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Yesterday I came across an interesting interview transcript. While it’s somewhat slanted, I found the answers quite interesting. This isn’t news to me, but I thought that some of the people I know might be interested. So, I e-mailed the link to a couple hundred of my closest friends and awaited the replies.

I got some very wide ranging comments, everything from “Sounds like a communist hiding behind religion” to “We are living in “the richest country in the world”, which is actually just a house of cards ready to collapse from our excesses”. So far only about 1 in 10 of the replies are from people who knew even some of the facts mentioned in the interview.

I was curious if there was any correlations in the comments I receive back so I began to correlate answers to what I know of an individual’s viewpoints on life. The more conservative among them, with a few very notable exceptions, essentially believe that it’s not happening or that the interview exposes nothing worth reading about. The more liberal the individual, the more their opinion veered towards “Yes, I already know this” and “The whole thing is about to fall apart”. By far the most interesting replies I’ve seen are those who think that this is all part of a conspiracy theory of some sort, but those are generally from the more eccentric people I know and I kind of expected that.

If anyone ever gets around to reading this and wants to reply in the comments, please feel free.

In February, I went to our friend Tiina’s wedding to Brian at Turtle Bay Resort in Oahu, HI. It was a happy event that went off without too many issues, but I would have loved for Holly to be able to come. Alas, she had to stay home with the children for various logistical reasons. In the end it was probably best that I went by myself, as it gave me some much needed solitude.

I spent a good deal of time sitting on the point on the north side of the hotel contemplating both the nature of the universe and my place in it. I took the video below there but it doesn’t really do it justice. It was really quite peaceful.

Thinking back, that’s probably when I unconsciously started to make the decision to lead a simpler life. I realized when I was there that money doesn’t really bring actual value to my life. I’ve spent my entire life using money as a scorecard, trying to prove everyone wrong. Now I realize that I don’t need to prove anyone wrong, I just need to make myself happy. That may sound selfish to some but I have come to understand that I can’t take care of anyone else unless I take care of myself first.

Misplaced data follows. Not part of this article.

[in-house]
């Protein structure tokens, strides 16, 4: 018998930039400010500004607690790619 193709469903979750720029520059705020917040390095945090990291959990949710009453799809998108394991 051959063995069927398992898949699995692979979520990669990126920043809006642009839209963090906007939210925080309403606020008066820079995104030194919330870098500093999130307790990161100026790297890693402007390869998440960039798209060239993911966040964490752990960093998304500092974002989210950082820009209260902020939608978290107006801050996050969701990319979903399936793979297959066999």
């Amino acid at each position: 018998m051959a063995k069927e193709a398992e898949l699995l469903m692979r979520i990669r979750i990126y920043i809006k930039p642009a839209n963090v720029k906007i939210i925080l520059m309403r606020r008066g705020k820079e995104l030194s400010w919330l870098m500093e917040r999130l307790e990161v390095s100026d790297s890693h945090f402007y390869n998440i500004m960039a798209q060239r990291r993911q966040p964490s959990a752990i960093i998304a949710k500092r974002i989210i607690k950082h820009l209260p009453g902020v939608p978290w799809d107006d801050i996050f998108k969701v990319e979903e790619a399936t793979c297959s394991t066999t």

I’ve been involved in owning, starting and/or managing businesses one way or another for the last 10 years. By working 60 hour weeks I’ve managed to push my salary well into the six figures within the last two years. Now, I find myself wondering whether it’s all actually worth it. Have I been brainwashed by the cult of consumerism to believe that material things equal happiness? Yes, I think I have.

I’ve spent the last decade of my life yearning for material things that don’t… really… matter. While my salary is well above average I still find myself living an average life. We no longer live above our means as we used to but we still live just within our means. We’ve never really bothered tracking where our money comes from or goes, we just spend whatever we want whenever we want, never thinking about the long term cost of anything.

These thoughts first entered my mind last fall, but I didn’t want to listen to them. I continually made excuses as to why I couldn’t play catch with my son, why I couldn’t have a tea party with my daughters or why I couldn’t even find the time or patience to have a conversation with my wife. I believe I started traveling so much primarily to avoid these thoughts.

What worries me the most about this situation I find myself in is that children accept all that they are taught without question. By extension of my actions and belief patterns my children have been baptized into the cult of consumerism. This saddens me greatly but I believe they are still young enough to escape from these belief patterns…. as long as I can escape them myself.

So I’ve decided to lead a simpler life. I have no grand plans yet, nor even small plans, but I am dedicated to achieving this. I will chronicle my quest on this blog in the hopes that it will help someone else escape from The Rat Race. I hope you, dear reader, enjoy the ride as much as I surely will.

In roughly six weeks we’re leaving on our cross country move from Fredericksburg, VA to Seattle, WA. It should be interesting with our three kids in the van (8,5,4) but we’re trying to make it “fun” and “educational” at the same time. We’re going to be taking the northern route along I-90 as I’ve already driven west to east on I-70 twice in two years and now want to try the northern route. We’re going through the following states on our journey; Virginia, DC, Maryland, Pennsylvania, Ohio, Indiana, Illinois, Wisconsin, Minnesota, South Dakota, Wyoming, Montana, Idaho, Washington.

According to Google Maps it will be a 2,874 mile drive and take approximately 43 hours of drive time to complete. At the average 23 MPG our van gets, that’s approximately 125 gallons of gas to drive cross country. Strangely enough when I include the price of fuel and the billable time lost in driving it’s actually about $700 cheaper than 5 one-way plane tickets. 🙂

I plan on taking my laptop, Sprint EV-DO card, GPS and camera with me. I’m going to publish photos of the journey to Flickr so everyone can follow along virtually.


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